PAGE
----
India is an agrarian economy and the agriculture sector is one of the major contributors to the GDP of the country. It is the principal source of livelihood for many households in rural India. Indian agro industry can be divided into several sub-segments such as canned food, dairy, meat, poultry, food grains, fisheries and frozen food. The Department of Agriculture and Cooperation under the Ministry of Agriculture is responsible for the development of this sector in India. It manages several other bodies such as the National Dairy Development Board in order to take care of the development of other allied agricultural sectors. Our country is the largest producer, consumer and exporter of spices in the world. The agricultural produce forms a major chunk in the list of exports.
As Mahatma Gandhi said, “India lives in villages and agriculture is the soul of Indian economy”. Nearly two-thirds of its population depends directly on agriculture for its livelihood. Agriculture is the main stay of India’s economy. It contributes about 26% of the gross domestic product. Agriculture meets food requirements of the people and produces several raw materials for industries. Agriculture is the real part of sources of government income because there are land revenue, excise duty on agro- based goods, taxes on production and sale of agricultural machinery contributing to national income. It also contributes to export of products like tea, tobacco, spices, coffee etc and also the other goods we export which is around 7 0% of foreign trade export.
India’s agriculture sector is highly dependent on monsoon. This is quite evident from the fact that the past two consecutive bad monsoons i.e. 2014-15 and 2016 have resulted in the imports of edible oils and pulses touching an all time high and the exports of agriculture based products experiencing a significant dip. 2017 saw moderate rainfall but at some places it was below normal. The fertiliser industry in India is facing its share of crisis with a large number of manufacturing units on the verge of shutting down. The agriculture sector in India is unorganised and lacks proper planning, governing and regulations. Most of the farmers own small lands and this is what makes them vulnerable. Cultivation on such small areas is not economically feasible. The knowledge about crop insurance in agriculture sector is restricted.
This leaves the farmers exposed to risks of crop failure due to bad weather, lack of resources etc. Middlemen are involved in the selling of farmer’s produce in the farmer’s market. This cuts down the profits which would have otherwise gone to the farmers. In many cases, the fertile lands are being sold to real estate builders and these lands are giving way to skyscrapers. The suicide among the farmers is increasing at a rampant rate.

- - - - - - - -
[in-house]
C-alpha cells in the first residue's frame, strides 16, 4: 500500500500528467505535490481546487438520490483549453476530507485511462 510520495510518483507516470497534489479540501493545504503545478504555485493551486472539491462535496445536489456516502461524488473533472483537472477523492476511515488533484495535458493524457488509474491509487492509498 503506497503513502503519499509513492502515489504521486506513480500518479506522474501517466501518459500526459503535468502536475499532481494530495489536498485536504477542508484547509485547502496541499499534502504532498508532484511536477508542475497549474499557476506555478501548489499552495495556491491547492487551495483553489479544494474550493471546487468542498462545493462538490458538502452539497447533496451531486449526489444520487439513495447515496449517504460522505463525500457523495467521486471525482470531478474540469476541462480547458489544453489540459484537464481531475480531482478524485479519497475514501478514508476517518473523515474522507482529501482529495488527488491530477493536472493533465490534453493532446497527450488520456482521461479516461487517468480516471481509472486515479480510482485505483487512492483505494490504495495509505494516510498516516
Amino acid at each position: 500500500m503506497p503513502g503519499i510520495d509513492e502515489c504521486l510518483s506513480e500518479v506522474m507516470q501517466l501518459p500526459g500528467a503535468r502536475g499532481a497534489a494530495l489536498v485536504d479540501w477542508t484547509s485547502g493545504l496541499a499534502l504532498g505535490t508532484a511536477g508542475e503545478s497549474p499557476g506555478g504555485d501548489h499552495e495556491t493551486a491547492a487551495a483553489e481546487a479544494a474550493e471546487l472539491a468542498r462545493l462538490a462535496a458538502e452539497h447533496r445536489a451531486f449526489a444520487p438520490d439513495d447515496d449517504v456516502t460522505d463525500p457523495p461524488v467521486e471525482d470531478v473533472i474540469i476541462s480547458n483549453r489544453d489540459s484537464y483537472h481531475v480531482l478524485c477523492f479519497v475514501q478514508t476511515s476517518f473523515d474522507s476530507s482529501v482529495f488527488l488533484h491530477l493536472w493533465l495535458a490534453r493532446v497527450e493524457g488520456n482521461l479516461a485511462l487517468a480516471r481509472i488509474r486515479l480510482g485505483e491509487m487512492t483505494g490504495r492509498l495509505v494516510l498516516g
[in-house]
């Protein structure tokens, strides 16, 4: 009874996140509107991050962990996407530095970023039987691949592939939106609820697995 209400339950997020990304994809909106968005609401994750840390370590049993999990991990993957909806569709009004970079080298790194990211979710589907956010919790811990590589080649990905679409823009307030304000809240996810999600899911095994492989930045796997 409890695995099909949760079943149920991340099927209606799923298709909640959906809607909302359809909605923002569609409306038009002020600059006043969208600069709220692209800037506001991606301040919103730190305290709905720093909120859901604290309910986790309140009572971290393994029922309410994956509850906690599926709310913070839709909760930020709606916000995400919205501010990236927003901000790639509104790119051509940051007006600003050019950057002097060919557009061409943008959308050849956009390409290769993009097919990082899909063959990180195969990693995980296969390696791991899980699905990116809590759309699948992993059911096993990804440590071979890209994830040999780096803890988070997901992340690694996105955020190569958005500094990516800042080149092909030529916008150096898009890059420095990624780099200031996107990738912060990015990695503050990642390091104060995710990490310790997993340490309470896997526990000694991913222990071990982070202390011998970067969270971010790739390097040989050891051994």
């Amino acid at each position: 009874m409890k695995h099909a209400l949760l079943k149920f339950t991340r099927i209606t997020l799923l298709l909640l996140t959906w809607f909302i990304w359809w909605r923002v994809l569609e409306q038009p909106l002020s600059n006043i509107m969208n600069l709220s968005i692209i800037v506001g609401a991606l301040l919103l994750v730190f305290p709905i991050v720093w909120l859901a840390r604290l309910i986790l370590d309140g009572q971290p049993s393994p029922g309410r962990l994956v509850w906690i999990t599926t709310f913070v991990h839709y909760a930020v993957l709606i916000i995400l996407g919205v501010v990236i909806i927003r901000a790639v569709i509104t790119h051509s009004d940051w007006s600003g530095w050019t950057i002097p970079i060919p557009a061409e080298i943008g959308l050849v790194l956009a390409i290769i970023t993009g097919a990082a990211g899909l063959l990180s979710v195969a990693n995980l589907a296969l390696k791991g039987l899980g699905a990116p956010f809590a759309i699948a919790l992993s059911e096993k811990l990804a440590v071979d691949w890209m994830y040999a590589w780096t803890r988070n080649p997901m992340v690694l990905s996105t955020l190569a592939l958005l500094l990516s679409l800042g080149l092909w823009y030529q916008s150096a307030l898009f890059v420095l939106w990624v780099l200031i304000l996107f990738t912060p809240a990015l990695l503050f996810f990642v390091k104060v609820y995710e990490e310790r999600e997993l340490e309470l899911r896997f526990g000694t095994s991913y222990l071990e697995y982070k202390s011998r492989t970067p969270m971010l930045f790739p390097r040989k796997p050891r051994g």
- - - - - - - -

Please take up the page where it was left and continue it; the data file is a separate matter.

India’s agricultural sector is considered to be highly regulated with extensive involvement of government. In many cases, the Minimum Support Price (MSP) fails to reach the farmer, who ultimately has to bear the loss of crop failure. The government needs to ensure that MSP reaches the needy farmer and is not restricted to big landlords. There are several restrictions on internal and external trade which has led to high cost marketing and trading options for the agricultural commodities. On a careful analysis, one can deduce that the investment of the private sector is comparatively low in the agricultural domain. The government needs to create an enabling environment to attract private sector investment in agriculture.
Entry of the private sector players in the domain of agriculture can do wonders for the farmers in India. The private players can help to and tap the crucial areas such as oil seeds and pulses. Besides, they can help the farmers realise the full potential of their crop and provide them with a competitive price for their yield.
The government needs to focus on building the infrastructure of the rural sector such as connecting roads, market yards, and storage facilities. These will help in saving a lot of overhead costs. Indian markets need to be more open to the genetically modified crops and promote them. This will be helpful in getting better yield and output. At present, it is only the genetically modified Bt cotton which is sold in the Indian market.
However, there are differing opinions on the issue of GM crops and entry of private players. Some people cite the presence of private players in various agricultural produce areas and find it detrimental to the farmer’s economic health.